"Until one has loved an animal, a part of one's soul remains unawakened. " ~ Anatole France
Grieving the loss of a pet is a very difficult time in your life. Pets become a part of the family and even though the inevitable will one day come, it is still a heartbreaking shock when your pet will no longer be around and you must make that decision. Nothing can spare us the dreaded decision to euthanize our pet and the grieving process can take many months and even years to get over.
Since we are in charge of the decision to end the life of our pet, it is not an easy thing to live with. There are many thoughts we try to sort out and questions we ask when grieving the loss of a pet. Am I still a good person if I decide to end my pet’s life? Will my pet forgive me for ending its life? Did I love my pet enough? Did I make my pet happy? Did my pet live a good life? Does my pet know what’s going on? Does my pet understand that I’m doing the right thing by him or her?
To grieve the loss of your pet’s death and to have these questions cross your mind is normal. Make note of the information below to help you understand and work through your grief.
Comforting Thoughts For Grieving the Loss of a Pet
Allow yourself to grieve as long as you need to—Those without animals may not understand that losing your pet is like losing a member of your family. Don’t worry about how others may deal with this loss. Grieve for your pet out of respect and take your time to recover from the loss. You just lost a friend who gave you unconditional love and companionship that most people can not get from other human beings.
Don’t beat yourself up with questions that can not be answered—You may begin to obsessively fixate your thoughts on the care and love you gave to your pet. Unfortunately, pets can not tell their owners that they were well cared for, so people tend to start questioning the love they gave, the support they gave and the level of happiness they hope their pet received. Focus on the fun, happy memories with your pet. These images will help you to cope with your loss and confirm that you did give all the love you could give and that it was enough to keep your pet happy.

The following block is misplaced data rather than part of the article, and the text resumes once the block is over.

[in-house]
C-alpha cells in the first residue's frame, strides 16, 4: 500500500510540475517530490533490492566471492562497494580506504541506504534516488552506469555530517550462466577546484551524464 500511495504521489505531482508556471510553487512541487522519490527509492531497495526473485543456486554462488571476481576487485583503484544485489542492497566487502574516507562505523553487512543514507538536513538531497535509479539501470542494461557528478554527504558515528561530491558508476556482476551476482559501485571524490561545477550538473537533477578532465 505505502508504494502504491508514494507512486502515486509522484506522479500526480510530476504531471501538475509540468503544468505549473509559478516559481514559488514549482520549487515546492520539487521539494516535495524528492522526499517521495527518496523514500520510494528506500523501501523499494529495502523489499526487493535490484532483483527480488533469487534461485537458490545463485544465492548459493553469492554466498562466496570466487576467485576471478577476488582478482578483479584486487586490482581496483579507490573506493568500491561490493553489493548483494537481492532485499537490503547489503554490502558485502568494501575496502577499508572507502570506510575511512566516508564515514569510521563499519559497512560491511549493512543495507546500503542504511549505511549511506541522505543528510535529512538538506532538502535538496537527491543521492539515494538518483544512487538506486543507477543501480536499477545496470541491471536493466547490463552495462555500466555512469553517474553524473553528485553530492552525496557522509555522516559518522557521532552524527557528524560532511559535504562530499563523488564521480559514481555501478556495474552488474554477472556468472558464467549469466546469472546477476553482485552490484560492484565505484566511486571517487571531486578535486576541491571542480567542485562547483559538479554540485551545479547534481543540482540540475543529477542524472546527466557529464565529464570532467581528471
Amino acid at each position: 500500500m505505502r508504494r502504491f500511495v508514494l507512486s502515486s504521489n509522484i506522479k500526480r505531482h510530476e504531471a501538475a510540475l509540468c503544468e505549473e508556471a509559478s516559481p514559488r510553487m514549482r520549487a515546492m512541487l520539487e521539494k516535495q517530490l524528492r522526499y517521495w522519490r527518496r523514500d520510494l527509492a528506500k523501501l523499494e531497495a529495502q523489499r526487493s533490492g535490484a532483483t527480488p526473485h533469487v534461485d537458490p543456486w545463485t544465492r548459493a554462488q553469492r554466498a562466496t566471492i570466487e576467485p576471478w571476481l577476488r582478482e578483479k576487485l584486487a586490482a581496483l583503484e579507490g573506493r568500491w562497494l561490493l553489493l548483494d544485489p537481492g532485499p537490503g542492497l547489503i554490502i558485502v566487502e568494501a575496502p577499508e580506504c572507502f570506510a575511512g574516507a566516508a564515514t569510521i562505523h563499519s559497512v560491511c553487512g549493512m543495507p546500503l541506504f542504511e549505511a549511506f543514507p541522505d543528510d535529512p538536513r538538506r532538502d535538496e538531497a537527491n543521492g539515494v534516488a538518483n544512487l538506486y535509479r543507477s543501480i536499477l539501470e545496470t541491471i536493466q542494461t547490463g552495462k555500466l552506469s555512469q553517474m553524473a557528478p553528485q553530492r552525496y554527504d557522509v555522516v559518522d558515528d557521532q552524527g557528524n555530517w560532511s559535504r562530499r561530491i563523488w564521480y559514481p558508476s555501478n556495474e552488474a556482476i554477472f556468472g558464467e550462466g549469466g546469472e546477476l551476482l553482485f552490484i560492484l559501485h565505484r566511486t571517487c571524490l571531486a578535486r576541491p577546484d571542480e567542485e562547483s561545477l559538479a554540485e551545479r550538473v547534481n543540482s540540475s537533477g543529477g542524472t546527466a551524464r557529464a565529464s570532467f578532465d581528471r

Allow yourself to grieve in your own way—Some people find solace in giving their pets a memorial or a burial. Some find it comforting to keep mementos of their pet such as a collar, a leash, or even an urn with ashes. Others find that they want to immediately rid themselves of everything that reminds them of their pet. Permit yourself to take the actions that you feel comfortable with. Everyone deals with grief in their own way.
Express your feelings of loss and frustration—With repressed feelings, it takes longer to get over the death of a loved one and it also takes a toll on the body. Find an outlet to release your pain and loss whether that is by speaking with others who have lost pets or even writing a note to your pet letting him or her know how you feel.
Let time heal your wounds—Nothing but time will ease your sadness with any loss. The rush of many feelings comes about all at once but they soon dissipate as the days, months and even years go by. Grieving is a process and there are levels that you need to go through to recover. Know that things will get better as time goes by.
Accept Condolences--Sometimes people don't know how to react or don't know what to say when someone loses a pet. The best you can do is take their offering of condolence and be grateful they acknowledged your close relationship with your pet. They might not understand your sadness, but they do know that you are hurting. Accepting their loving messages can have a healing and calming effect.
Grieving the loss of a pet will never be easy.
Always hold on to the good memories and know that your pet is probably now watching over you waiting until you meet again.